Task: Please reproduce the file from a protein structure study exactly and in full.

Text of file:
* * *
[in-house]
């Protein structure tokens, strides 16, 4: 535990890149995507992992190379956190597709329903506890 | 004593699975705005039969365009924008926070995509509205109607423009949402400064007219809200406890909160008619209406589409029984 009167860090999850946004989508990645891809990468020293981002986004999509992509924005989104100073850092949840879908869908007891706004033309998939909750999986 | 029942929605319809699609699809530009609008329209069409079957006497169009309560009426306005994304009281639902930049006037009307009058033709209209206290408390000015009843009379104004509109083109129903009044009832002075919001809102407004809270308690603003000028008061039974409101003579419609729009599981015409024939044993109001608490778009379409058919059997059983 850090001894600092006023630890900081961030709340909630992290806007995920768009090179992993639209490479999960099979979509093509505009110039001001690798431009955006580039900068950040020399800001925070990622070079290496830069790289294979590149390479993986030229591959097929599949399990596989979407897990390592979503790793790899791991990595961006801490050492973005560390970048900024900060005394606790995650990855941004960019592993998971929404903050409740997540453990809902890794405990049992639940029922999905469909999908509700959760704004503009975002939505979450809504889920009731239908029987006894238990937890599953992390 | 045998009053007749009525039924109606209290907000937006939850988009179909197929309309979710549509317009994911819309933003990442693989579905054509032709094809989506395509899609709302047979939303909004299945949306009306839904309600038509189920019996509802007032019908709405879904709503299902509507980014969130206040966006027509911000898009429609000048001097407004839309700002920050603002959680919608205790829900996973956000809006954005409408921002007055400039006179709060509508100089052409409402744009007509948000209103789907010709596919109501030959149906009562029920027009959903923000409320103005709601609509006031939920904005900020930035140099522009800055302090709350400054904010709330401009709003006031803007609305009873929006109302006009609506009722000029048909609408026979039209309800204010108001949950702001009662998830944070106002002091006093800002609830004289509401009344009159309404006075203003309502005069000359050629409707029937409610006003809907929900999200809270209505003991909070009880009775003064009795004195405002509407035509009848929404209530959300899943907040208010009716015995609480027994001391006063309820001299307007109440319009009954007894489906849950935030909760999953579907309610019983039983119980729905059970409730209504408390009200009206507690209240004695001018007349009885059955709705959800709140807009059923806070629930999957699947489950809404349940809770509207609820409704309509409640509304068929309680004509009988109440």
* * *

[in-house]
């Protein structure tokens, strides 16, 4: 535990890149995507992992190379956190597709329903506890 | 004593699975705005039969365009924008926070995509509205109607423009949402400064007219809200406890909160008619209406589409029984 009167860090999850946004989508990645891809990468020293981002986004999509992509924005989104100073850092949840879908869908007891706004033309998939909750999986 | 029942929605319809699609699809530009609008329209069409079957006497169009309560009426306005994304009281639902930049006037009307009058033709209209206290408390000015009843009379104004509109083109129903009044009832002075919001809102407004809270308690603003000028008061039974409101003579419609729009599981015409024939044993109001608490778009379409058919059997059983 850090001894600092006023630890900081961030709340909630992290806007995920768009090179992993639209490479999960099979979509093509505009110039001001690798431009955006580039900068950040020399800001925070990622070079290496830069790289294979590149390479993986030229591959097929599949399990596989979407897990390592979503790793790899791991990595961006801490050492973005560390970048900024900060005394606790995650990855941004960019592993998971929404903050409740997540453990809902890794405990049992639940029922999905469909999908509700959760704004503009975002939505979450809504889920009731239908029987006894238990937890599953992390 | 045998009053007749009525039924109606209290907000937006939850988009179909197929309309979710549509317009994911819309933003990442693989579905054509032709094809989506395509899609709302047979939303909004299945949306009306839904309600038509189920019996509802007032019908709405879904709503299902509507980014969130206040966006027509911000898009429609000048001097407004839309700002920050603002959680919608205790829900996973956000809006954005409408921002007055400039006179709060509508100089052409409402744009007509948000209103789907010709596919109501030959149906009562029920027009959903923000409320103005709601609509006031939920904005900020930035140099522009800055302090709350400054904010709330401009709003006031803007609305009873929006109302006009609506009722000029048909609408026979039209309800204010108001949950702001009662998830944070106002002091006093800002609830004289509401009344009159309404006075203003309502005069000359050629409707029937409610006003809907929900999200809270209505003991909070009880009775003064009795004195405002509407035509009848929404209530959300899943907040208010009716015995609480027994001391006063309820001299307007109440319009009954007894489906849950935030909760999953579907309610019983039983119980729905059970409730209504408390009200009206507690209240004695001018007349009885059955709705959800709140807009059923806070629930999957699947489950809404349940809770509207609820409704309509409640509304068929309680004509009988109440």